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The Stone Breaker

 

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John Brett, 1831-1902
A Pre-Raphaelite painter, Brett is famous for his detailed and precise landscapes.

The Stonebreaker, 1858, Oil on canvas, 51.3 x 68.5cm, Walker Art Gallery.
The colours in the painting are startlingly bright and vivid, typical of a Pre-Raphaelite painting. The boy is breaking stones, the kind of work that was low paid and often given to paupers. The litte dog is playing and clearly having fun, taking advantage of the glorious weather and the beautiful countryside in which he finds himself. In stark contrast the boy looks bored and far from contented, having to do hard labour instead of being able to play as boys should.

There seems to have been a large number of paintings about stone breakers in the nineteenth cenutry and we have provided a list below of those ones we could find on the web.
Click on thumbnail for larger image.

Stone-Breakers on the Road George Walker (1781-1856)
Stone-Breakers on the Road 1814
Plate VIII of the book "The Costume of Yorkshire" punlished 1814.
The aim of the book was to create a record of the occupations and dress of the working classes in Yourshire.
The Stone Breaker and his Daughter

Edwin Henry Landseer, 1802-1873
The Stone Breaker and his Daughter, 1830, V&A

A sentimentalised view of the rural poor, but wonderfully executed, nevertheless.

Courbet The Stonebreakers

Gustave Courbet
The Stone Breakers 1848-50
Probably the most famous painting of stone breakers. Famous, probably, because of Courbet's place within art history. Courbet wanted to break away from the artistic conventions of his time and paint "realist" subjects - that is, to paint ordinary working people and, further, to give them a dignity usualy reserved for more "important" personages. This picture is mostly about shocking the establishment and the message, if there is one, is simple: Stone breaking maybe back breaking work, but there is a dignity in it none the less. (more discussion at )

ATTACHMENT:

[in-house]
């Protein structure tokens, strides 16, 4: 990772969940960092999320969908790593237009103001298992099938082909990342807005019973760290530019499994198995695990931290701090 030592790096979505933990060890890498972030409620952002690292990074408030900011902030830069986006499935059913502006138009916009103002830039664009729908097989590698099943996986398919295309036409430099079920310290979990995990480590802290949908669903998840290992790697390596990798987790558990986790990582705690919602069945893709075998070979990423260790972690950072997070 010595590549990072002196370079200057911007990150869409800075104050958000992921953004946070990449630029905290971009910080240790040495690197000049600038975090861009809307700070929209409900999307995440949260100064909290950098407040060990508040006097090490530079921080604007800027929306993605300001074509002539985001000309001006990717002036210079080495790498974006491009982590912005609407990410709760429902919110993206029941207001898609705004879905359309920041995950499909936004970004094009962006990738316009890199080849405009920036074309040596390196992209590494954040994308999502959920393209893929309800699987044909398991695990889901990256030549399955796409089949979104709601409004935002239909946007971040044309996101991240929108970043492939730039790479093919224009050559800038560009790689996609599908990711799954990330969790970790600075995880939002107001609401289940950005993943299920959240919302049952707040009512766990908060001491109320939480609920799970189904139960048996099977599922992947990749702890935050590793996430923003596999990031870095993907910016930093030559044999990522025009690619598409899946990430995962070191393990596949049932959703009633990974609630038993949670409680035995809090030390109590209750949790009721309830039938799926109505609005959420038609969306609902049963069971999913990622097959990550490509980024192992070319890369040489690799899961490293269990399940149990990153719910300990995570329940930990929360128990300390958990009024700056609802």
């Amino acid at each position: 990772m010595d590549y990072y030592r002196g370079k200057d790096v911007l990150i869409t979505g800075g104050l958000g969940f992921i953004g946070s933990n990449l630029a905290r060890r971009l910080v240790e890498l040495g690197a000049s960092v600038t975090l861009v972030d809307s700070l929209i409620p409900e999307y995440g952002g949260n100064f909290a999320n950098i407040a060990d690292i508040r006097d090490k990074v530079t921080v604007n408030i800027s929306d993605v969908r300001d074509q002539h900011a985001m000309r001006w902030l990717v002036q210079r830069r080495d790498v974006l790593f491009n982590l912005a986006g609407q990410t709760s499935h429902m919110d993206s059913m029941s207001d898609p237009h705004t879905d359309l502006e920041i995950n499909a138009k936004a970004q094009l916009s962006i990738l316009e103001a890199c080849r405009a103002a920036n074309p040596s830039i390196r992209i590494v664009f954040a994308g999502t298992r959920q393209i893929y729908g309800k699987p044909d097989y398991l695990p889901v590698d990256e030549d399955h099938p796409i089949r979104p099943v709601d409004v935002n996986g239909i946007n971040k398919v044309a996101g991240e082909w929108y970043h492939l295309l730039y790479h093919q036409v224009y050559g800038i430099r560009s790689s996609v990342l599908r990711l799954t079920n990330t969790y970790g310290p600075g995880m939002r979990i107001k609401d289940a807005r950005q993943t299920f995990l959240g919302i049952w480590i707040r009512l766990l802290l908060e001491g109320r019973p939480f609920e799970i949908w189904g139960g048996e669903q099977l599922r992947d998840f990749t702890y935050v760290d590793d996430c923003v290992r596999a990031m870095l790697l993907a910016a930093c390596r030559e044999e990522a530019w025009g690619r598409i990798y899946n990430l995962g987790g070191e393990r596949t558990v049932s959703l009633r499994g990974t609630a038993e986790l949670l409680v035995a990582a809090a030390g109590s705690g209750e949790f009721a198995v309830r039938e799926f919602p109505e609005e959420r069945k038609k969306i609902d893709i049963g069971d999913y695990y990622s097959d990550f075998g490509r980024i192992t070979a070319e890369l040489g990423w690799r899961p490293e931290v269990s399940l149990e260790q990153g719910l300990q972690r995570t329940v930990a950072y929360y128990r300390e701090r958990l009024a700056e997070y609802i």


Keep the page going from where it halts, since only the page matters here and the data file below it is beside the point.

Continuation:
The Stone Breaker, 1857

Henry Wallis 1830-1916
The Stone Breaker, 1857 oil on canvas, Birmingham Museum and Art Gallery
The man in the painting is not asleep, but dead. Literally worked to death.

The Stone Breakers, 1876

William Darling Mackay, 1844-1924
The Stone Breakers, 1876 Private Collection Pastoral landscapes and scenes of rural life in East Lothian
(This image is pretty poor quality but the only one we can find)

The Stone Breaker 1886

James Guthrie, 1859-1930
The Stone Breaker 1886, Paisley Museum and Art Galleries

Originally part of a larger painting in which the stone breaker was talking to a horse rider.
See www.artistsfootsteps.co.uk

Stone Breakers at Lungotevere, 1893

Giovanni Giacometti 1868-1933
Stone Breakers at Lungotevere, 1893
This appears to be more of a landscape painting than a study of stone breakers. The quietly working stone breakers blend in with the wonderfully bright colours and almost classical treatment of this scene.

The Stone Breakers, 1910

Robert Hermann Sterl, 1867-1932
The Stone Breakers, 1910

Stone Breaker (Casseur de pierres, Le Raincy)

Georges-Pierre Seurat
Stone Breaker (Casseur de pierres, Le Raincy) c. 1879-81. Conté crayon and graphite on paper
Seurat produced many works of stone breakers, more, I suspect, as a means of perfecting his painting tecniques than anything else.

The Stonebreaker Georges-Pierre Seurat
The Stone Breaker
The Stonebreaker Georges-Pierre Seurat
The Stone Breaker
The Stonebreakers Georges-Pierre Seurat
The Stone Breakers
The Stone Breaker and Wheel Barrow 1882 Georges-Pierre Seurat
The Stone Breaker and Wheel Barrow 1882

 

 

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